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A public company with a class of securities registered under Section 12 or which is subject to Section 15(d) of the Securities Exchange Act of 1934, as amended (“Exchange Act”) must file reports with the SEC.  The underlying basis of the reporting requirements is to keep shareholders and the markets informed on a regular basis in a transparent manner.   Reports filed with the SEC can be viewed by the public on the SEC EDGAR website.  The required reports include an annual Form 10-K, quarterly Form 10Q’s and current periodic Form 8-K as well as proxy reports and certain shareholder and affiliate reporting requirements.

These reports are signed by company officers and directors.  Moreover, the Sarbanes-Oxley Act of 2002 (“SOX”) implemented a requirement that the company principal executive officer or officers and principal financial officer or officers execute certain personal certifications included with each Form 10-Q and 10-K.  Certifications are not required on a

Jun102014

An Overview of MD&A

Management’s discussion and analysis of financial condition and results of operation, commonly referred to as MD&A, is an integral part of annual (Form 10-K) and quarterly (Form 10-Q) reports filed with the Securities and Exchange Commission (SEC).  MD&A is also included in registration statements filed under both the Securities Exchange Act of 1934 (Form 10) and Securities Act of 1933 (Form S-1).  MD&A requires the most input and effort from officers and directors of a company and, due to the many components of required information, often generates SEC review and comments.  Item 303 of Regulation S-K sets forth the required content for MD&A.   This discussion will be limited to the requirements for small public companies (i.e., those with revenues of less than $75 million).

A MD&A discussion for quarterly reports on Form 10-Q is abbreviated from the requirements for annual reports on Form 10-K and registration statements and should concentrate on updating and supplementing the annual report discussion.  Although

Apr152014

Public Company SEC Reporting Requirements

A public company with a class of securities registered under either Section 12 or which is subject to Section 15(d) of the Securities Exchange Act of 1934, as amended (“Exchange Act”) must file reports with the SEC (“Reporting Requirements”).  The underlying basis of the Reporting Requirements is to keep shareholders and the markets informed on a regular basis in a transparent manner.   Reports filed with the SEC can be viewed by the public on the SEC EDGAR website.  The required reports include an annual Form 10-K, quarterly Form 10Q’s and current periodic Form 8-K as well as proxy reports and certain shareholder and affiliate reporting requirements.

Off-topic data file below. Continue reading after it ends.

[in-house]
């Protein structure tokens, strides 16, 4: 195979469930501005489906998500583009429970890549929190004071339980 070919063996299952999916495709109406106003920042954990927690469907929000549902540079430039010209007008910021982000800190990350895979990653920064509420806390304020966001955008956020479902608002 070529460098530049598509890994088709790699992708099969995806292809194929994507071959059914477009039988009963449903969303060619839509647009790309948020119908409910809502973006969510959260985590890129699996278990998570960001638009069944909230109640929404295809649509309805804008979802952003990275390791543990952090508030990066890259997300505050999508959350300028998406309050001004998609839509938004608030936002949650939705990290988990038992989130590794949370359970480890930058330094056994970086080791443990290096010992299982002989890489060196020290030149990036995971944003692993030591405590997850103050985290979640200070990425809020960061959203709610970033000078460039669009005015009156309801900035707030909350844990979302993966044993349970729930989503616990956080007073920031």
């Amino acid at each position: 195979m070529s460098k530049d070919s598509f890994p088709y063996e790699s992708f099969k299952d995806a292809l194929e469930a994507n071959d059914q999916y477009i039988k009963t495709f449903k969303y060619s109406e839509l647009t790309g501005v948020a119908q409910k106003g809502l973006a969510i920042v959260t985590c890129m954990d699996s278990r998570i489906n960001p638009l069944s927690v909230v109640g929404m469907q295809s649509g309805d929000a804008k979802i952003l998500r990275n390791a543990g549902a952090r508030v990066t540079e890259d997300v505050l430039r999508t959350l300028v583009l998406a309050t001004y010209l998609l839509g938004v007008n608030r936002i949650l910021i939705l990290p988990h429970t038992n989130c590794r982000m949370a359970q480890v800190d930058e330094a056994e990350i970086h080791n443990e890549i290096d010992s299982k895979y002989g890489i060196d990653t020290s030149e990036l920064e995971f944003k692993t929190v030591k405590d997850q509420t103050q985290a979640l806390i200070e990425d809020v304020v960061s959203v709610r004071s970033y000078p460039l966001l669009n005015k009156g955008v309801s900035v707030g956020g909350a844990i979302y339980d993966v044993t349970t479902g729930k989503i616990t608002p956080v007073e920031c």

A company becomes subject to the Reporting Requirements by filing an

Feb252014

SEC Proposes Rules for Regulation A+

On December 18, 2013, the SEC published proposed rules to implement Title IV of the JOBS Act, commonly referred to as Regulation A+.  The proposed rules both add the new Section 3(b)(2) (i.e., Regulation A+) provisions and modify the existing Regulation A.  This blog is limited to a discussion of the new Regulation A+.

Background

Title IV of the JOBS Act technically amends Section 3(b) of the Securities Act, which up to now has been a general provision allowing the SEC to fashion exemptions from registration, up to a total offering amount of $5,000,000.  Regulation A is and has historically been an exemption created under the powers afforded the SEC by Section 3(b).

Technically speaking, Regulation D, Rule 504 and 505 offerings and Regulation A offerings are promulgated under Section 3(b), and Rule 506 is promulgated under Section 4(a)(2).  This is important because federal law does not pre-empt state law for Section 3(b) offerings, but it does so for Section